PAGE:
A memory in brown and black

This end of the year I had the opportunity to get away with my family for a week. We stayed by a lake in the woods around Stone Mountain. It was a great way to bring in the new year, we did some hiking, sat around bon fires, watched the kids play out all day in spite of the cold and spent time with family and friends. I got to work on a small silverpoint drawing which I will share in a future post because it could use some refining.

I am however sharing a journal drawing from our trip to Stone Mountain three years ago. It’s always great to find time to draw on our nature getaways. This two page spread is a landscape study in warm and cool temperatures to show depth. It is part of a written journal in which I record our family’s experiences when we go camping. Keeping journals and sketchbooks is a great way to record life experiences, I hope my children will look through these journals in the future and find many of the memories we have created together.

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Adriana Burgos, Study of woods in black and sienna, 2014

In this particular sketch, I used sanguine, graphite and charcoal. Using the red and black is always an interesting challenge, because although the drawing is still a value drawing, the temperature shifts from black to red brown offer an added quality that allows me to manipulate depth through value contrast and temperature.

I look forward to sharing new memories through sketchbook drawings this new year.

 

Study for “Discovery”

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Adriana Burgos, Study for “Discovery”, Sanguine on paper 2016

On my last post, I shared some thumbnail sketches and a longer study for “Fort”. My featured drawing today  is titled “Discovery” and it is another comp based on the thumbnails. This was done with sanguine pencil on cream-colored Stonehenge paper.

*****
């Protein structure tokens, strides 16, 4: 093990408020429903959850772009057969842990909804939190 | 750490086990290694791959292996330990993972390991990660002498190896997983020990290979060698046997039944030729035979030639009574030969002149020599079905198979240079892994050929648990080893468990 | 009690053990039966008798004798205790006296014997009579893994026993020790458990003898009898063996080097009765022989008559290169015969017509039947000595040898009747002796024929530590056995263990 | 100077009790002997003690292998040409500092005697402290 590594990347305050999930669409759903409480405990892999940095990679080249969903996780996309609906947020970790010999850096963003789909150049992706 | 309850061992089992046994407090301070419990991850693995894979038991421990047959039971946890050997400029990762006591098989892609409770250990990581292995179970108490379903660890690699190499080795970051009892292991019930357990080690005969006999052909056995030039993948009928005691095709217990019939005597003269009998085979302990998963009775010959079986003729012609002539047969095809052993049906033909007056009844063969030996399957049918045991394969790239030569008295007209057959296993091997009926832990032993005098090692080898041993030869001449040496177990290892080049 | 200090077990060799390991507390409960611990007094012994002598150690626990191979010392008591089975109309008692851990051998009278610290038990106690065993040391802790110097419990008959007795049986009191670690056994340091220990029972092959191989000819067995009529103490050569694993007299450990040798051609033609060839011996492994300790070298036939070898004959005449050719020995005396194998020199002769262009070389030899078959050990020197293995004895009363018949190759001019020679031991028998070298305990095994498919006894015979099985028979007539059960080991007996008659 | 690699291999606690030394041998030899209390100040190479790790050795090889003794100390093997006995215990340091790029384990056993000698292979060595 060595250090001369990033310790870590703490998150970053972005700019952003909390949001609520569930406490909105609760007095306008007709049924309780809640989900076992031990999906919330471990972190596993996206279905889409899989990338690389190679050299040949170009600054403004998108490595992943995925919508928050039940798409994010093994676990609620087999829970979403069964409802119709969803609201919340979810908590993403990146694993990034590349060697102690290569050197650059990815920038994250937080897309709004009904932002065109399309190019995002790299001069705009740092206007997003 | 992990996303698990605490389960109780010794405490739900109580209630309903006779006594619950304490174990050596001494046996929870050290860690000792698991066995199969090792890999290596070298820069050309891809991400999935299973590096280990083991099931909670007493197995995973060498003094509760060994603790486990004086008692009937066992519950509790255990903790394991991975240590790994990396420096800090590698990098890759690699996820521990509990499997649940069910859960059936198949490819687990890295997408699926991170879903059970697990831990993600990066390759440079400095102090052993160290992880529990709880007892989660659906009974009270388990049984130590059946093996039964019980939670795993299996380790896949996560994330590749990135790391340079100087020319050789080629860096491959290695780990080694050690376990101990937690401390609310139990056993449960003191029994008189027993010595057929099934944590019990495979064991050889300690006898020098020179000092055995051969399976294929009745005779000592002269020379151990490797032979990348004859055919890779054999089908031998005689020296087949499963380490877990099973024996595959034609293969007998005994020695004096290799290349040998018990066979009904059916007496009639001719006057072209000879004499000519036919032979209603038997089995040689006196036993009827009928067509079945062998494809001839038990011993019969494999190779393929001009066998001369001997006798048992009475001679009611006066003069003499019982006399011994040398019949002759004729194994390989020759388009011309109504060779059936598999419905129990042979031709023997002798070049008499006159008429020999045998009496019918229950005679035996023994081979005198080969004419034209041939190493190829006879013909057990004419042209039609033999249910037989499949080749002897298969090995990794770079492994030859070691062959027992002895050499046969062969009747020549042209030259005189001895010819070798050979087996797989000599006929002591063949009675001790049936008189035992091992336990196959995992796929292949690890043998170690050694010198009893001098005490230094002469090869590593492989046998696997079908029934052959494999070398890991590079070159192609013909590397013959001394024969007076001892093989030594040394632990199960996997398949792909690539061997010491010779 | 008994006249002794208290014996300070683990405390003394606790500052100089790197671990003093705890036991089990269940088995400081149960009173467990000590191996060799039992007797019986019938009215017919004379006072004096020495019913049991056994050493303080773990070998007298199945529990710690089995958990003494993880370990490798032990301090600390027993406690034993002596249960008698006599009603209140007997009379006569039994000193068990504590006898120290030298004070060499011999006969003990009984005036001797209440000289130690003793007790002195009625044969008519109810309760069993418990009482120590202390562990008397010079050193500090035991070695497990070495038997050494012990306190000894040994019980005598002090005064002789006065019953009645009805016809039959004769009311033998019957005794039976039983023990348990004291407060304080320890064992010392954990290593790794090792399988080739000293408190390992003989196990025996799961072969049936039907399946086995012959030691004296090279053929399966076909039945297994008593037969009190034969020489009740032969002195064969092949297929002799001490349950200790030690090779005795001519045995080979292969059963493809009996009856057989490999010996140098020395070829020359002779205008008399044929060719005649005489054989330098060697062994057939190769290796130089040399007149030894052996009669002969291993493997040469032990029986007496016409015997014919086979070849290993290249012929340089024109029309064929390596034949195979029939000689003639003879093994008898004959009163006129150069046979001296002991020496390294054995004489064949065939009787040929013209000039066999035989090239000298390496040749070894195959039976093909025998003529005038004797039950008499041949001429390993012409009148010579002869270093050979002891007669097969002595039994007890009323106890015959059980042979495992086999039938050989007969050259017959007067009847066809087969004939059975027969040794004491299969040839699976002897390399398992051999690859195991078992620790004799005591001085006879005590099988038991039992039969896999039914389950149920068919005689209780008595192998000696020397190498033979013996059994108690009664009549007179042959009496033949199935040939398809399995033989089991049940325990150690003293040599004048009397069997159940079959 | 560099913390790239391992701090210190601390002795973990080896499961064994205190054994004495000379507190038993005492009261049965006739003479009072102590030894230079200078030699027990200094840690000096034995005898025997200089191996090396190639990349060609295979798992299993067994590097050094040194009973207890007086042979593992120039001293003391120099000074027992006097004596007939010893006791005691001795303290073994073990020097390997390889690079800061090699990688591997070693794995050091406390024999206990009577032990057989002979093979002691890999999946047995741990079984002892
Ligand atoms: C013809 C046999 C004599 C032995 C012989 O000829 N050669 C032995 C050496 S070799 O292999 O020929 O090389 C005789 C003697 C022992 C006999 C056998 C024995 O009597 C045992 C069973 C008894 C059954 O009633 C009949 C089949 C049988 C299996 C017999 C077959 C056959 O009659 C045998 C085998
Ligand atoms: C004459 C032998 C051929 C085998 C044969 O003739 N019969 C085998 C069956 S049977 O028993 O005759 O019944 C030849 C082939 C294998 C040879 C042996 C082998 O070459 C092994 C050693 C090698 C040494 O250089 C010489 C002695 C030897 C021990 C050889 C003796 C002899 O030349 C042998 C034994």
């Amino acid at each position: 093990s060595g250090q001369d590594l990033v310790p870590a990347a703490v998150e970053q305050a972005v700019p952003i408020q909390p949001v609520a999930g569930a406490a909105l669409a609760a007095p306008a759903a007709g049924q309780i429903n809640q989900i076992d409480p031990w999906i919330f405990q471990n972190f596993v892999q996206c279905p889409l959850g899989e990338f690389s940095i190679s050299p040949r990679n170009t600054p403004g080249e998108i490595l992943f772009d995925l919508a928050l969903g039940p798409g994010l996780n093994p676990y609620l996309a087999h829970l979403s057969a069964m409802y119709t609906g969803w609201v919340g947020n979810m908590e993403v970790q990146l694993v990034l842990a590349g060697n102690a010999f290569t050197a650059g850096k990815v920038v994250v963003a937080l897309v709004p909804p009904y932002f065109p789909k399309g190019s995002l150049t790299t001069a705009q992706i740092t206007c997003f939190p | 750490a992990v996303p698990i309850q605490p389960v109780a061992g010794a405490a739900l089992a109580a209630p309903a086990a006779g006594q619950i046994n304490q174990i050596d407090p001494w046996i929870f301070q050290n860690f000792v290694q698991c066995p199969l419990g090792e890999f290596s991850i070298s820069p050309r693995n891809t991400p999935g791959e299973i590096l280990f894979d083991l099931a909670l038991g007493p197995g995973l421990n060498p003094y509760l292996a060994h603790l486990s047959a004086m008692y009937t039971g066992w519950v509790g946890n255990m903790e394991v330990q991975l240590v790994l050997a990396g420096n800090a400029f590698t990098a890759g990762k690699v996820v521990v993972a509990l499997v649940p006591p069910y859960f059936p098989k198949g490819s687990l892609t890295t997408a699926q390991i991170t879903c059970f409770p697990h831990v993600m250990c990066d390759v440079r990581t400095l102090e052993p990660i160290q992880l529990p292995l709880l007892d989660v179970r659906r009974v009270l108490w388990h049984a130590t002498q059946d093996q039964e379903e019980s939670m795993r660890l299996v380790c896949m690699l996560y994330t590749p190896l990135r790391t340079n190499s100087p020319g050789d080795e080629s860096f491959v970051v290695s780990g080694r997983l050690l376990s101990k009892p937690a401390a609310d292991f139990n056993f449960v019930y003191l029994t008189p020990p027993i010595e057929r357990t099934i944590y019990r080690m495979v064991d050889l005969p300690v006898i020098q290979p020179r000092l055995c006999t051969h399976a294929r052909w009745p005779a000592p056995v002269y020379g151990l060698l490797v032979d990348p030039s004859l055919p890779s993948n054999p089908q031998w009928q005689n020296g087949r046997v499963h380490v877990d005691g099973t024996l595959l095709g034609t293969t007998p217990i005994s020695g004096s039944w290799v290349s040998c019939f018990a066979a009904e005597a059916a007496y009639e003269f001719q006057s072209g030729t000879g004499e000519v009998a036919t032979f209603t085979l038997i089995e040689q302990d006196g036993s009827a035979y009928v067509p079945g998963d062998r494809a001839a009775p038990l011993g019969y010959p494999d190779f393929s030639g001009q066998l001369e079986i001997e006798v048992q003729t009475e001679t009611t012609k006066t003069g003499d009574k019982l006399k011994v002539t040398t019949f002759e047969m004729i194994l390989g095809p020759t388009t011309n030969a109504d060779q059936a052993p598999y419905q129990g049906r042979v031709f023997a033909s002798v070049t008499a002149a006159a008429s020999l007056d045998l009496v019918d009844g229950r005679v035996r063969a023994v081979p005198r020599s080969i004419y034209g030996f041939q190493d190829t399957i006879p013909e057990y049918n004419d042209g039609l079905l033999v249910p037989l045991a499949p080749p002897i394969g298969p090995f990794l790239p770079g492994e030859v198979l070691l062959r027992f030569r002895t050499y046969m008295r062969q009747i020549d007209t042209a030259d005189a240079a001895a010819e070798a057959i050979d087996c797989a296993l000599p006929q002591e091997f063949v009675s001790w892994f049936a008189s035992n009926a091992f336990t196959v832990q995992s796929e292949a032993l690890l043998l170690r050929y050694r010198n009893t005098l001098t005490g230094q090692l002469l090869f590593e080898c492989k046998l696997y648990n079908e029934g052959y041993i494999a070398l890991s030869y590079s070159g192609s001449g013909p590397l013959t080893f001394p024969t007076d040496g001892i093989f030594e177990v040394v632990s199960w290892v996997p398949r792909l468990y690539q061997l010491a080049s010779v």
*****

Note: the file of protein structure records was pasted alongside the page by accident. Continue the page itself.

I love working in sanguine, the warmth of the red-brown fascinates me and I like the way it ties in with art history. In this particular study I built values mainly with layers of line beginning with one directional diagonal hatching and then changing the direction of the marks on top layers.

Many of my favorite drawings by old masters are done with red chalk and I have great admiration for work created with this medium by Raphael Sanzio, Leonardo Da Vinci, Michelangelo Buonarroti and Jacopo Pontormo. I study the work of the old masters because of the rich draftsmanship in their work and their grasp of visual storytelling. Below are some links to wonderful websites (the met museum one of my favorites) with great drawings the old masters mentioned.

http://www.metmuseum.org/art/collection/search/337497

http://www.metmuseum.org/art/collection/search/340577

http://www.metmuseum.org/art/collection/search/339273

http://www.discoveringdavinci.com/drawings/plants/

Story has always been a great inspiration for me, currently I am working with narratives based on the interaction of people with natural environments. It feels great to see how my sketchbook drawings and photographs from numerous visits to state parks in and around coastal Ga, are influencing recent work in the studio.